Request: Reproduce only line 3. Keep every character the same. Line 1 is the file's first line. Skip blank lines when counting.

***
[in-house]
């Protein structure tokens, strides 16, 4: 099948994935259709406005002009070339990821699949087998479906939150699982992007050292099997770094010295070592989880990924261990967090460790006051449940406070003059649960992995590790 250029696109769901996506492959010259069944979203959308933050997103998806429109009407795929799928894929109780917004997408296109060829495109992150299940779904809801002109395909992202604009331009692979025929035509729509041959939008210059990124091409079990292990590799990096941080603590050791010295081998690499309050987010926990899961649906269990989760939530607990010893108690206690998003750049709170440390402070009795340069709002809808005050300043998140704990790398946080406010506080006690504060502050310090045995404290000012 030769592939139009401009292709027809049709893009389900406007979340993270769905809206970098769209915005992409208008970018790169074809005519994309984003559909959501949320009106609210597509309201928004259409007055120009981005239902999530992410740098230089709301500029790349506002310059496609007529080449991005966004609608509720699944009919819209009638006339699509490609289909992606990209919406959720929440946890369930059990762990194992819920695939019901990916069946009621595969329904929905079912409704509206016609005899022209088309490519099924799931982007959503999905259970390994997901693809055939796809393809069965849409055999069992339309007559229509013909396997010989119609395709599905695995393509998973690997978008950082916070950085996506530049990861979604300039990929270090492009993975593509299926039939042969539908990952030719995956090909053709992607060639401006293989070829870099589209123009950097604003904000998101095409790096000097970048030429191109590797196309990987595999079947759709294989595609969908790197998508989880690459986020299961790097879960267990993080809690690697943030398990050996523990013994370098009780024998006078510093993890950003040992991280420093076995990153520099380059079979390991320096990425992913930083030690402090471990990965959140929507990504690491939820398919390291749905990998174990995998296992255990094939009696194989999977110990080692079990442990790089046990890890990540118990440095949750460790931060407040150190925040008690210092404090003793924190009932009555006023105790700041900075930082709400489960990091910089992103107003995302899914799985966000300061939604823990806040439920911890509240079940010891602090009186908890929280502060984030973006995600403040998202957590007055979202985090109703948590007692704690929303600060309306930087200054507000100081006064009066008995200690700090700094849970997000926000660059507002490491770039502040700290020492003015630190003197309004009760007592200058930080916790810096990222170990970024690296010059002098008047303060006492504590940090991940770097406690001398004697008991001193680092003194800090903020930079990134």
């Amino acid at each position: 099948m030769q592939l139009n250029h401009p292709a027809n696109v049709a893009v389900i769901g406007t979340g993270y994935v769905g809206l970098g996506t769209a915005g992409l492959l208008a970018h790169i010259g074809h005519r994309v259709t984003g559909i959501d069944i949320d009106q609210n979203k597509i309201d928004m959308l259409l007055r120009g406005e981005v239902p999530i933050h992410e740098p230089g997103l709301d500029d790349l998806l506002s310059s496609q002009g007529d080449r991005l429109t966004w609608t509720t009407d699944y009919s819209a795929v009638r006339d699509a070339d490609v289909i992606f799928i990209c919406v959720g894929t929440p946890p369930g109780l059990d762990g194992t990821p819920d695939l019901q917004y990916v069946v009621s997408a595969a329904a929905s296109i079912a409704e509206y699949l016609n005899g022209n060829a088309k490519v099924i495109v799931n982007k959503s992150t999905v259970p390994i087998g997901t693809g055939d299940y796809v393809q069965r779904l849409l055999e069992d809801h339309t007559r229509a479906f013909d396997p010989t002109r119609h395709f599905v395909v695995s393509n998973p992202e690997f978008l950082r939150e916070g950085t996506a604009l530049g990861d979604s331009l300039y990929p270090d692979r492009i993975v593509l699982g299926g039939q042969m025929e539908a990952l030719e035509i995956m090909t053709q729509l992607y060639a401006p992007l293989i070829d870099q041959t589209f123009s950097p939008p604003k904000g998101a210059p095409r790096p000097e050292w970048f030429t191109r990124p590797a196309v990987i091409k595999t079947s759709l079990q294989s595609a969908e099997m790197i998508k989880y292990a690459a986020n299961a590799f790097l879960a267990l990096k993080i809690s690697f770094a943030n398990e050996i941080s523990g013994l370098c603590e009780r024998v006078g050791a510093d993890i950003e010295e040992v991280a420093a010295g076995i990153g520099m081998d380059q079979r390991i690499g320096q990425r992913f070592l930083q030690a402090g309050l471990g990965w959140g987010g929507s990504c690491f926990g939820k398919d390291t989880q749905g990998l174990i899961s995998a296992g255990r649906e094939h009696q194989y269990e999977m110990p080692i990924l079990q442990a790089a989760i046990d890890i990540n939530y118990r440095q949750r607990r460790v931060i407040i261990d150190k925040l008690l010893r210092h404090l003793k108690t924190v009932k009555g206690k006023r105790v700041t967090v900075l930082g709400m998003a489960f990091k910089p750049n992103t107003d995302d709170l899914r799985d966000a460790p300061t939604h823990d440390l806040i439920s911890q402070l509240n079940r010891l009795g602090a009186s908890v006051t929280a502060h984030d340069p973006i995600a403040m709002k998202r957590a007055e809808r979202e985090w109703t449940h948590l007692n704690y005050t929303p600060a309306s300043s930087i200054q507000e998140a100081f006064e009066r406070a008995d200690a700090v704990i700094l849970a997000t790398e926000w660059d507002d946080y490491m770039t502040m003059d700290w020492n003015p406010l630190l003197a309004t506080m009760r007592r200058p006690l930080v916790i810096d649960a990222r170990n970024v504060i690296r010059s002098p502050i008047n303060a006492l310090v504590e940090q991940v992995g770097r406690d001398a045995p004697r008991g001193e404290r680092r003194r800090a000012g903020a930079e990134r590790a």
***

């Amino acid at each position: 099948m030769q592939l139009n250029h401009p292709a027809n696109v049709a893009v389900i769901g406007t979340g993270y994935v769905g809206l970098g996506t769209a915005g992409l492959l208008a970018h790169i010259g074809h005519r994309v259709t984003g559909i959501d069944i949320d009106q609210n979203k597509i309201d928004m959308l259409l007055r120009g406005e981005v239902p999530i933050h992410e740098p230089g997103l709301d500029d790349l998806l506002s310059s496609q002009g007529d080449r991005l429109t966004w609608t509720t009407d699944y009919s819209a795929v009638r006339d699509a070339d490609v289909i992606f799928i990209c919406v959720g894929t929440p946890p369930g109780l059990d762990g194992t990821p819920d695939l019901q917004y990916v069946v009621s997408a595969a329904a929905s296109i079912a409704e509206y699949l016609n005899g022209n060829a088309k490519v099924i495109v799931n982007k959503s992150t999905v259970p390994i087998g997901t693809g055939d299940y796809v393809q069965r779904l849409l055999e069992d809801h339309t007559r229509a479906f013909d396997p010989t002109r119609h395709f599905v395909v695995s393509n998973p992202e690997f978008l950082r939150e916070g950085t996506a604009l530049g990861d979604s331009l300039y990929p270090d692979r492009i993975v593509l699982g299926g039939q042969m025929e539908a990952l030719e035509i995956m090909t053709q729509l992607y060639a401006p992007l293989i070829d870099q041959t589209f123009s950097p939008p604003k904000g998101a210059p095409r790096p000097e050292w970048f030429t191109r990124p590797a196309v990987i091409k595999t079947s759709l079990q294989s595609a969908e099997m790197i998508k989880y292990a690459a986020n299961a590799f790097l879960a267990l990096k993080i809690s690697f770094a943030n398990e050996i941080s523990g013994l370098c603590e009780r024998v006078g050791a510093d993890i950003e010295e040992v991280a420093a010295g076995i990153g520099m081998d380059q079979r390991i690499g320096q990425r992913f070592l930083q030690a402090g309050l471990g990965w959140g987010g929507s990504c690491f926990g939820k398919d390291t989880q749905g990998l174990i899961s995998a296992g255990r649906e094939h009696q194989y269990e999977m110990p080692i990924l079990q442990a790089a989760i046990d890890i990540n939530y118990r440095q949750r607990r460790v931060i407040i261990d150190k925040l008690l010893r210092h404090l003793k108690t924190v009932k009555g206690k006023r105790v700041t967090v900075l930082g709400m998003a489960f990091k910089p750049n992103t107003d995302d709170l899914r799985d966000a460790p300061t939604h823990d440390l806040i439920s911890q402070l509240n079940r010891l009795g602090a009186s908890v006051t929280a502060h984030d340069p973006i995600a403040m709002k998202r957590a007055e809808r979202e985090w109703t449940h948590l007692n704690y005050t929303p600060a309306s300043s930087i200054q507000e998140a100081f006064e009066r406070a008995d200690a700090v704990i700094l849970a997000t790398e926000w660059d507002d946080y490491m770039t502040m003059d700290w020492n003015p406010l630190l003197a309004t506080m009760r007592r200058p006690l930080v916790i810096d649960a990222r170990n970024v504060i690296r010059s002098p502050i008047n303060a006492l310090v504590e940090q991940v992995g770097r406690d001398a045995p004697r008991g001193e404290r680092r003194r800090a000012g903020a930079e990134r590790a």